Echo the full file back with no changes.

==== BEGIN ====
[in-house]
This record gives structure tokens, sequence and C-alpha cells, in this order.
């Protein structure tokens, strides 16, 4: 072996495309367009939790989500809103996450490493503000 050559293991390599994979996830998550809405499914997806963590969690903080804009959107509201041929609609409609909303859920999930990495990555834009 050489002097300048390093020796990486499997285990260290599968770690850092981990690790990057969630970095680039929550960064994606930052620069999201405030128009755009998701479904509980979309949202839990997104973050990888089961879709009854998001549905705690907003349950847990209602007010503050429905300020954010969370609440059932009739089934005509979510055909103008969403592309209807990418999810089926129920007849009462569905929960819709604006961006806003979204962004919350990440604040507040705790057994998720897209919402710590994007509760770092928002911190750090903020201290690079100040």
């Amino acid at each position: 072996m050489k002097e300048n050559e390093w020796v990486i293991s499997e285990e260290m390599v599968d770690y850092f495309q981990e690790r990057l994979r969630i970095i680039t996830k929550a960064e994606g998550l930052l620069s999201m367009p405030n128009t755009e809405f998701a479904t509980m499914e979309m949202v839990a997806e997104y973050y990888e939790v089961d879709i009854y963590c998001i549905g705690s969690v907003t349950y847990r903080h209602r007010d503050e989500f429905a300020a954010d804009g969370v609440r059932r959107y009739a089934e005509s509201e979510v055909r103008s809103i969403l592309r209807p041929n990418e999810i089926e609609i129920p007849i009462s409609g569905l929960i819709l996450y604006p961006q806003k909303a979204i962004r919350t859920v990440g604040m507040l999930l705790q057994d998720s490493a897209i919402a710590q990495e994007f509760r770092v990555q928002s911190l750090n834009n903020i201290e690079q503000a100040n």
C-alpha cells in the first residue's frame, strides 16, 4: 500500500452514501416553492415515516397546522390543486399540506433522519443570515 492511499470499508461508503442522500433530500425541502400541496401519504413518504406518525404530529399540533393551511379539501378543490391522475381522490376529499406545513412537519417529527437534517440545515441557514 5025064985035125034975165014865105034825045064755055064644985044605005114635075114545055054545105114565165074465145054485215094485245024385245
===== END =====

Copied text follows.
[in-house]
This record gives structure tokens, sequence and C-alpha cells, in this order.
């Protein structure tokens, strides 16, 4: 072996495309367009939790989500809103996450490493503000 050559293991390599994979996830998550809405499914997806963590969690903080804009959107509201041929609609409609909303859920999930990495990555834009 050489002097300048390093020796990486499997285990260290599968770690850092981990690790990057969630970095680039929550960064994606930052620069999201405030128009755009998701479904509980979309949202839990997104973050990888089961879709009854998001549905705690907003349950847990209602007010503050429905300020954010969370609440059932009739089934005509979510055909103008969403592309209807990418999810089926129920007849009462569905929960819709604006961006806003979204962004919350990440604040507040705790057994998720897209919402710590994007509760770092928002911190750090903020201290690079100040």
């Amino acid at each position: 072996m050489k002097e300048n050559e390093w020796v990486i293991s499997e285990e260290m390599v599968d770690y850092f495309q981990e690790r990057l994979r969630i970095i680039t996830k929550a960064e994606g998550l930052l620069s999201m367009p405030n128009t755009e809405f998701a479904t509980m499914e979309m949202v839990a997806e997104y973050y990888e939790v089961d879709i009854y963590c998001i549905g705690s969690v907003t349950y847990r903080h209602r007010d503050e989500f429905a300020a954010d804009g969370v609440r059932r959107y009739a089934e005509s509201e979510v055909r103008s809103i969403l592309r209807p041929n990418e999810i089926e609609i129920p007849i009462s409609g569905l929960i819709l996450y604006p961006q806003k909303a979204i962004r919350t859920v990440g604040m507040l999930l705790q057994d998720s490493a897209i919402a710590q990495e994007f509760r770092v990555q928002s911190l750090n834009n903020i201290e690079q503000a100040n």
C-alpha cells in the first residue's frame, strides 16, 4: 500500500452514501416553492415515516397546522390543486399540506433522519443570515 492511499470499508461508503442522500433530500425541502400541496401519504413518504406518525404530529399540533393551511379539501378543490391522475381522490376529499406545513412537519417529527437534517440545515441557514 5025064985035125034975165014865105034825045064755055064644985044605005114635075114545055054545105114565165074465145054485215094485245024385245